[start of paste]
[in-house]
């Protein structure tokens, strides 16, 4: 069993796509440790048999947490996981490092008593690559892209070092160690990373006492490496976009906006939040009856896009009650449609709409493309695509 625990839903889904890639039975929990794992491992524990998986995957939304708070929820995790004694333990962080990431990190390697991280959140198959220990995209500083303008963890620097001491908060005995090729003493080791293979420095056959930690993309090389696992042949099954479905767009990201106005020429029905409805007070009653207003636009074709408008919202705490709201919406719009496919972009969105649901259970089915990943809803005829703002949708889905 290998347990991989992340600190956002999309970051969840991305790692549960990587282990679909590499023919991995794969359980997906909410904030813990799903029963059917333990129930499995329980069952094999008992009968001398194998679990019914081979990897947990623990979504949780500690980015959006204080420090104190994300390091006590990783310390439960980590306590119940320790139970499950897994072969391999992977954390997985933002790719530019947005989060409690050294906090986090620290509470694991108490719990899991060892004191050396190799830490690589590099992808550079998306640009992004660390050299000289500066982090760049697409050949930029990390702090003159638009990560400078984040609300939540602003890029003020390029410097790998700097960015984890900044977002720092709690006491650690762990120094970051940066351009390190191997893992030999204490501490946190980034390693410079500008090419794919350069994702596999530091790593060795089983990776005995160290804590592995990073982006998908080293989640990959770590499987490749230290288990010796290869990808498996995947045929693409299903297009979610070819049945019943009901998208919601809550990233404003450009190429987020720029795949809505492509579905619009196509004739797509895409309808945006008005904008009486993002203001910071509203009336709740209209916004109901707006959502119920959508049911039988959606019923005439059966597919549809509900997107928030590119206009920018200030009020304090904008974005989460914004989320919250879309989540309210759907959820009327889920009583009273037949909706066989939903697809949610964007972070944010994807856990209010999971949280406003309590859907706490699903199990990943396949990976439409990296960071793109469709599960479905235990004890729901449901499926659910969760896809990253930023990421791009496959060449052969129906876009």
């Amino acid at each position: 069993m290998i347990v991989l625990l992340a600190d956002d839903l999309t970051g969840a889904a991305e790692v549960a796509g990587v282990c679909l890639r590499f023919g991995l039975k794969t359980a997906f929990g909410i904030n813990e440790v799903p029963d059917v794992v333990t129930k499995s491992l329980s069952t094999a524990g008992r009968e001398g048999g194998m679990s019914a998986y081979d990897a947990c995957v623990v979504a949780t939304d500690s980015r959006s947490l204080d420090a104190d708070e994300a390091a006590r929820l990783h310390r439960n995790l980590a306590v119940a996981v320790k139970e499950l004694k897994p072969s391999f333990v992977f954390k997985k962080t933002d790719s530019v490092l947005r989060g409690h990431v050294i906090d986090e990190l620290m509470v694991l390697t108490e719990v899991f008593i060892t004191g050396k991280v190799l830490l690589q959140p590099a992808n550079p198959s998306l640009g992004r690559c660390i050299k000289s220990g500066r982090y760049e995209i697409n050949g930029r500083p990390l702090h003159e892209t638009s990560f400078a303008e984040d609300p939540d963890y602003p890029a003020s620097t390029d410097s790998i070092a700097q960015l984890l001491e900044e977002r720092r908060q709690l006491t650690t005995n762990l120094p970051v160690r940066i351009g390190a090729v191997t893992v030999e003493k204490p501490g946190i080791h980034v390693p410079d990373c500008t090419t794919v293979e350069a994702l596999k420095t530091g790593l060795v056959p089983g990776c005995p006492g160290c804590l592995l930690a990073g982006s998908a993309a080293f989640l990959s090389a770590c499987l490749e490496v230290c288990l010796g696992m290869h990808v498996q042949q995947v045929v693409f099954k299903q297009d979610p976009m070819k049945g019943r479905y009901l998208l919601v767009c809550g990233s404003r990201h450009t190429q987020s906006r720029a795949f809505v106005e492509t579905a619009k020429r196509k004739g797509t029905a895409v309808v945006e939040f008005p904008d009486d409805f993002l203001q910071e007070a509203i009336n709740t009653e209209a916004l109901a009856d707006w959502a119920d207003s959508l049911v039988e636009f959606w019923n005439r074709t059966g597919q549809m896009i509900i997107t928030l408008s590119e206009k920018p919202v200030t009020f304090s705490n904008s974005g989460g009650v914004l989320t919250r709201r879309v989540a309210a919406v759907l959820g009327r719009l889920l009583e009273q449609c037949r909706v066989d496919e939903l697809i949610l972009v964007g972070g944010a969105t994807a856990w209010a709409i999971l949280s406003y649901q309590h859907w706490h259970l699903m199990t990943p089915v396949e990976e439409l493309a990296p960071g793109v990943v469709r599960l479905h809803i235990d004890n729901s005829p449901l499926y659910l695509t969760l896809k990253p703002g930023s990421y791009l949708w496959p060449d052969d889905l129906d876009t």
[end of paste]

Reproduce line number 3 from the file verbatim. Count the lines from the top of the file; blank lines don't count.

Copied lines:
């Amino acid at each position: 069993m290998i347990v991989l625990l992340a600190d956002d839903l999309t970051g969840a889904a991305e790692v549960a796509g990587v282990c679909l890639r590499f023919g991995l039975k794969t359980a997906f929990g909410i904030n813990e440790v799903p029963d059917v794992v333990t129930k499995s491992l329980s069952t094999a524990g008992r009968e001398g048999g194998m679990s019914a998986y081979d990897a947990c995957v623990v979504a949780t939304d500690s980015r959006s947490l204080d420090a104190d708070e994300a390091a006590r929820l990783h310390r439960n995790l980590a306590v119940a996981v320790k139970e499950l004694k897994p072969s391999f333990v992977f954390k997985k962080t933002d790719s530019v490092l947005r989060g409690h990431v050294i906090d986090e990190l620290m509470v694991l390697t108490e719990v899991f008593i060892t004191g050396k991280v190799l830490l690589q959140p590099a992808n550079p198959s998306l640009g992004r690559c660390i050299k000289s220990g500066r982090y760049e995209i697409n050949g930029r500083p990390l702090h003159e892209t638009s990560f400078a303008e984040d609300p939540d963890y602003p890029a003020s620097t390029d410097s790998i070092a700097q960015l984890l001491e900044e977002r720092r908060q709690l006491t650690t005995n762990l120094p970051v160690r940066i351009g390190a090729v191997t893992v030999e003493k204490p501490g946190i080791h980034v390693p410079d990373c500008t090419t794919v293979e350069a994702l596999k420095t530091g790593l060795v056959p089983g990776c005995p006492g160290c804590l592995l930690a990073g982006s998908a993309a080293f989640l990959s090389a770590c499987l490749e490496v230290c288990l010796g696992m290869h990808v498996q042949q995947v045929v693409f099954k299903q297009d979610p976009m070819k049945g019943r479905y009901l998208l919601v767009c809550g990233s404003r990201h450009t190429q987020s906006r720029a795949f809505v106005e492509t579905a619009k020429r196509k004739g797509t029905a895409v309808v945006e939040f008005p904008d009486d409805f993002l203001q910071e007070a509203i009336n709740t009653e209209a916004l109901a009856d707006w959502a119920d207003s959508l049911v039988e636009f959606w019923n005439r074709t059966g597919q549809m896009i509900i997107t928030l408008s590119e206009k920018p919202v200030t009020f304090s705490n904008s974005g989460g009650v914004l989320t919250r709201r879309v989540a309210a919406v759907l959820g009327r719009l889920l009583e009273q449609c037949r909706v066989d496919e939903l697809i949610l972009v964007g972070g944010a969105t994807a856990w209010a709409i999971l949280s406003y649901q309590h859907w706490h259970l699903m199990t990943p089915v396949e990976e439409l493309a990296p960071g793109v990943v469709r599960l479905h809803i235990d004890n729901s005829p449901l499926y659910l695509t969760l896809k990253p703002g930023s990421y791009l949708w496959p060449d052969d889905l129906d876009t």